|The hydraulic system provides a high power-density energy storage option. Click to enlarge. Source: EPA|
After two years of road-testing of a prototype, UPS has placed its first order for hydraulic diesel series hybrid delivery vehicles (HHV), becoming the first in its industry to do so.
Disclosing the results of its road testing on Detroit routes for the first time, UPS and the US Environmental Protection Agency (EPA) said the prototype vehicle had achieved a 45-50% improvement in fuel economy compared to conventional diesel delivery trucks. UPS believes similar fuel economy improvements and a 30% reduction in CO2 are achievable in daily, real-world use.
The hydraulic series hybrid, originally developed in a laboratory of the US Environmental Protection Agency (EPA), uses a diesel engine/pump to pressurize and transfer hydraulic fluid to the rear drive pump/motor and/or high pressure accumulator. The hydraulic drivetrain replaces the conventional drivetrain and eliminates the need for a conventional transmission.
|Hydraulic series hybrid truck configuration. Click to enlarge. Source: EPA|
The hydraulic system also handles regenerative braking and energy storage. When stopping the vehicle, the hybrid controller uses the energy from the wheels by pumping fluid from the low pressure reservoir into the high pressure accumulator. When the vehicle starts accelerating, this stored energy is used to accelerate the vehicle. This process recovers and reuses more than 70% of the energy normally wasted during braking. (Earlier post.)
UPS is ordering seven HHVs. The company will deploy the first two in Minneapolis during the first quarter of 2009. Eaton, which helped develop and refine the vehicle’s hydraulic hybrid power system, will monitor the vehicle’s fuel economy performance and emissions in the Minneapolis area. The additional five HHVs will be deployed later in 2009 and early 2010.
The EPA estimates that when manufactured in high volume, the added costs of the hybrid components can be recouped in less than three years through lower fuel and brake maintenance costs.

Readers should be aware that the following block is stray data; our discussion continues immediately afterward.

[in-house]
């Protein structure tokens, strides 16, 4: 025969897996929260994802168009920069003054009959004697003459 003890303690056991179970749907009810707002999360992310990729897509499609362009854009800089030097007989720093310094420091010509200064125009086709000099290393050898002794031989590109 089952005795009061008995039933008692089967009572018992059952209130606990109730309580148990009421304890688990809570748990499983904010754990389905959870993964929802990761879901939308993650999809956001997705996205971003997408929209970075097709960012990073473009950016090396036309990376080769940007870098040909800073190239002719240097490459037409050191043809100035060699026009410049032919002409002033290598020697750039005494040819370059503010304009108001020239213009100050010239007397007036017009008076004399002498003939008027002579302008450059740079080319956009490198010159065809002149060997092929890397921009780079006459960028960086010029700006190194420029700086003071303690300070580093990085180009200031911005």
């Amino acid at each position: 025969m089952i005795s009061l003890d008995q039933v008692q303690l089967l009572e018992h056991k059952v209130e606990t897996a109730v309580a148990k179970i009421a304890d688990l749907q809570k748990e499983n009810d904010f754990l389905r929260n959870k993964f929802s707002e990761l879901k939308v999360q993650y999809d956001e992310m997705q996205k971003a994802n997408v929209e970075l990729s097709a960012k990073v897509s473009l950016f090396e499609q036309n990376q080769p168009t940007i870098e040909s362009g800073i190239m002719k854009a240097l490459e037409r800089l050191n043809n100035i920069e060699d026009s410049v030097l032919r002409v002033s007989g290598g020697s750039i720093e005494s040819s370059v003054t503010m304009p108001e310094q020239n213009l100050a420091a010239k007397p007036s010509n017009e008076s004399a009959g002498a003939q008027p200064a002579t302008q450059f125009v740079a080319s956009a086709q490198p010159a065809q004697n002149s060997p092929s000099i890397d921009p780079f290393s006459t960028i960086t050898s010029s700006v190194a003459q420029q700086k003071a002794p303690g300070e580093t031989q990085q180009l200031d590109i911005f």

Eaton began working with the EPA in October 2001 under a Cooperative Research and Development Agreement involving hydraulic hybrid systems and components. As part of Eaton’s role in designing and developing hybrid technologies, the company’s engineers were co-located at the EPA’s Ann Arbor facility. Eaton also earned a number of hybrid power system patents and continues to work on a number of other hybrid vehicles initiatives with UPS and others.
The EPA believes the technology can perform equally well in other applications such as shuttle and transit buses and refuse pick-up trucks. In 2007, the agency launched a project to develop hydraulic series hybrid systems for Class 6 port yard hostlers—the heavy-duty diesels that move goods and products from ships to trucks at ports. (Earlier post.)
For the longer term, the EPA is interested in exploring a number of different high-efficiency engines for use in the series-hybrid architecture, including optimized diesel or spark ignition engines with biofuels; HCCI gasoline engines; and free-piston engines.
Hydraulic Hybrid Vehicles 101 (EPA, 2007)